1. And... we're back. You'll notice that all of your images are back as well, as are our beloved emoticons, including the infamous :foo: We have also worked with our server folks and developers to fix the issues that were slowing down the site.

    There is still work to be done - the images in existing sigs are not yet linked, for example, and we are working on a way to get the images to load faster - which will improve the performance of the site, especially on the pages with a ton of images, and we will continue to work diligently on that and keep you updated.

    Cheers,

    Fok on behalf of the entire Styleforum team
    Dismiss Notice

people who bitch about tipping are scum?

Discussion in 'Social Life, Food & Drink, Travel' started by Teger, Jul 22, 2011.

  1. thebarbaron

    thebarbaron Member

    Messages:
    6
    Joined:
    Sep 29, 2010
    Interesting thread to wade through. I worked a short time in food service, more counter service, some food running and wine bar/coffee shop stuff. Many of my friends and coworkers have waited tables (a few in very high-end fine dining, most in average family night out restaurants), and I've been formulating rules for tipping based on both common courtesy and those shared experiences. While the stigma among young people against undertippers is very high (a number of them seem to regard arsonists more favorably than cheapskates), there is a social contract implied in the act of eating out.

    When you go out to eat, it's understood that you will behave with some decorum, and obey laws and common social mores. The waitstaff will do their best to be at least adequately attentive to your (reasonable) needs, keep your drinks filled, your food coming, and your experience pleasant and neither hurried nor too slow. In exchange, you are implicitly agreeing to pay for the food and the service provided. You have the discretion to name what the service is worth, but unless you didn't get any service to speak of, it should be considered as worth something. The menu price pays for the overhead, the raw ingredients, and the wages of those employees who do not interact with you directly for appreciable time. It also pays the small portion of the waitstaff's wages that goes to taxes, which means their take-home pay is your tip or less. This is an important consideration with those unused to American service practices.

    These are the rules I endeavor to follow, and suggest to fellow diners if they ask for advice.
    At a sit-down meal with table service, 15% is a good rule of thumb for average service. This should not require extraordinary effort on their part; if they brought your food promptly, refilled your drinks a few times, and were moderately attentive, they have earned that average rate.
    If the service is very good, they were helpful, frequently available, and a pleasant aid to your meal, 20% is a nice way to say "thank you" and reward a job well done with a slightly higher incentive.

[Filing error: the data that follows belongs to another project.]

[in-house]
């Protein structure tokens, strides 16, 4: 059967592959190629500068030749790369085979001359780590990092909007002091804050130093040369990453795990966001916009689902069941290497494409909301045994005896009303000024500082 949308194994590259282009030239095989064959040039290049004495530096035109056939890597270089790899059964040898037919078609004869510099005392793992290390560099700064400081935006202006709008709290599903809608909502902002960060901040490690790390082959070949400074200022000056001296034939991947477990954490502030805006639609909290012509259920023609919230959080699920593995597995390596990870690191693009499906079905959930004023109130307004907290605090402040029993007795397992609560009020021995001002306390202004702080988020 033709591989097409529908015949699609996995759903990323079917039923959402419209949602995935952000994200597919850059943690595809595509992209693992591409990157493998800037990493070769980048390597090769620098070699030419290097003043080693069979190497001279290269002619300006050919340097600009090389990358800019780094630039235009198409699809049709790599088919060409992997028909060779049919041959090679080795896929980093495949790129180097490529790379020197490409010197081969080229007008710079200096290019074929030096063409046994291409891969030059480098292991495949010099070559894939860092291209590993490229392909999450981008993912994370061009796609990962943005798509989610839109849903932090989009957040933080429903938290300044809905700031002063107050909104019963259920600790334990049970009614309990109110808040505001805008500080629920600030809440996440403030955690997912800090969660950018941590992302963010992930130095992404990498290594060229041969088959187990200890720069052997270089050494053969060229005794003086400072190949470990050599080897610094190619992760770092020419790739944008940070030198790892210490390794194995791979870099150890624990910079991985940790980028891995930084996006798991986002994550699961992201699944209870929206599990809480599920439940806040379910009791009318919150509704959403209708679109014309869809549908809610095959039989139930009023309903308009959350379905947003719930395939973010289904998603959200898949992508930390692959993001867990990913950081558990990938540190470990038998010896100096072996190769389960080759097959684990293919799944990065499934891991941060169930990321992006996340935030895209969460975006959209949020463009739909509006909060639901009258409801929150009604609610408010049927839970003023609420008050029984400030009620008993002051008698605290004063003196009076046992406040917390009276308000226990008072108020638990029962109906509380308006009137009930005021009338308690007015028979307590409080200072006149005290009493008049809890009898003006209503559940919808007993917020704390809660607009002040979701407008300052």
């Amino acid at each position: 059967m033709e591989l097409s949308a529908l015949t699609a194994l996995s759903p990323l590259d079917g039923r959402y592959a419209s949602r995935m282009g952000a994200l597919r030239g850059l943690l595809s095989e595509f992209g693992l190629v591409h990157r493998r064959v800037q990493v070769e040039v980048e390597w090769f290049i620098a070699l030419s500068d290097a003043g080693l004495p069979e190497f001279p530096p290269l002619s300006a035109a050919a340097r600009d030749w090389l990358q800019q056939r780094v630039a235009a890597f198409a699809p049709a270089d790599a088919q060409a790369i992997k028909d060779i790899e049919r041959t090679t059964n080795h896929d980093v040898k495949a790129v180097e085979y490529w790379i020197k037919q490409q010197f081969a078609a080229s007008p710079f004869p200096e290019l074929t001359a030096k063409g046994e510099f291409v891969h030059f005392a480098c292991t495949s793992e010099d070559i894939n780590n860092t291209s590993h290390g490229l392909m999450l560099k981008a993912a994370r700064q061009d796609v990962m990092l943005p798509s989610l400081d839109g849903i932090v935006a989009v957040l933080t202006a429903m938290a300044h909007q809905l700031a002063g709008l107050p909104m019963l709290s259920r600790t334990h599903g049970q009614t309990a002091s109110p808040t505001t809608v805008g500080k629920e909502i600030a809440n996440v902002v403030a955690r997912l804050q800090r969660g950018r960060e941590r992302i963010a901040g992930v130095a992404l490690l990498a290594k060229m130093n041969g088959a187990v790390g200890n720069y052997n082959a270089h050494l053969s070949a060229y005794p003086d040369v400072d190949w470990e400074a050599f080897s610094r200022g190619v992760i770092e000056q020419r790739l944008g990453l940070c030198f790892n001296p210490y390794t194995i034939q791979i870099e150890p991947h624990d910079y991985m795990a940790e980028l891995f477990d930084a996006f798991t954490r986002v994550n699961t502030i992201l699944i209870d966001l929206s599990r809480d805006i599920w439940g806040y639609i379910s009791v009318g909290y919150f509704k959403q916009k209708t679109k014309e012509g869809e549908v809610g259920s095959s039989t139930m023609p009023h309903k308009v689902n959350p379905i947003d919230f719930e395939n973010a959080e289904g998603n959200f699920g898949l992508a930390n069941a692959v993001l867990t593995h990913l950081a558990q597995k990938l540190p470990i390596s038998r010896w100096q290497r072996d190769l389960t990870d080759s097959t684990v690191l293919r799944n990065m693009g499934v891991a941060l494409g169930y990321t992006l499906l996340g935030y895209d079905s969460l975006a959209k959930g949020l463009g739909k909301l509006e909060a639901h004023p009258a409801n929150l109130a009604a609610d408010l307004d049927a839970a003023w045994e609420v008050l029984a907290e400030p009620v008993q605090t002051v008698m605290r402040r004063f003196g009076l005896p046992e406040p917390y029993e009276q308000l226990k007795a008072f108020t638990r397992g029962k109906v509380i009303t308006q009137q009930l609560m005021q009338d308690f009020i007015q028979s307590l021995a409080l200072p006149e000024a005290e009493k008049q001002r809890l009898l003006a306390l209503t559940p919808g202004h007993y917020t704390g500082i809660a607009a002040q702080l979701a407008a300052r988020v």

(20% may also be advisable for average service if you needed special attention - i.e., multiple substitutions, asking for items not on the menu, needing to split the check in a dozen different ways)
    If the service is extraordinary and they go out of their way to help you (bringing a special dessert gratis, preparing something normally not on the menu, or nursing you through a three hour long dinner reunion with friends), more than 20% may be called for.
    If the service is underwhelming (slow, mechanical, only check on you a time or two, significant mistakes in the order), 10% is an acceptable way to constructively criticize.
    If the service is so truly awful (40 minutes before drinks come out, no drink refills, egregious uncorrected errors) you feel motivated to leave less than 10% (especially an "insult tip" of a penny, a few coins, a nasty note, or a tiny amount of any kind), do not leave any tip. Speak to the manager, in person or on the phone, and politely explain that the service was unsatisfactory, and why. Do not demand recompense or the public discipline of a server. Do not yell or make a scene. Doing any of the above only makes you as rude as your waiter was.
    If you have to forgo a tip for the aforementioned reason, don't return to the scene of the crime. If for some reason you simply must eat there again, come in with fresh expectations and no grudges. If they do well, congratulations. If things go poorly again, DO NOT GO BACK and demand more poor service.

    Waiting well takes skill, training, knowledge, and effort. Waiting adequately takes at least two or three of the above. Hospitality professionals should be treated with respect and courtesy, and the mantra of "the customer is always right" should be their mindset, not yours.
     
    1 person likes this.
  2. Fuuma

    Fuuma Senior member

    Messages:
    25,818
    Joined:
    Dec 20, 2004
    

    You give $2-3 bucks if it's something normal for one person. If you ordered 20 pizzas and 2 without anchovies, one without bla bla etc. then you give the man a $10 or so.
     
    1 person likes this.
  3. teddieriley

    teddieriley Senior member

    Messages:
    8,488
    Joined:
    Apr 8, 2006
    Location:
    Wait, you smell that?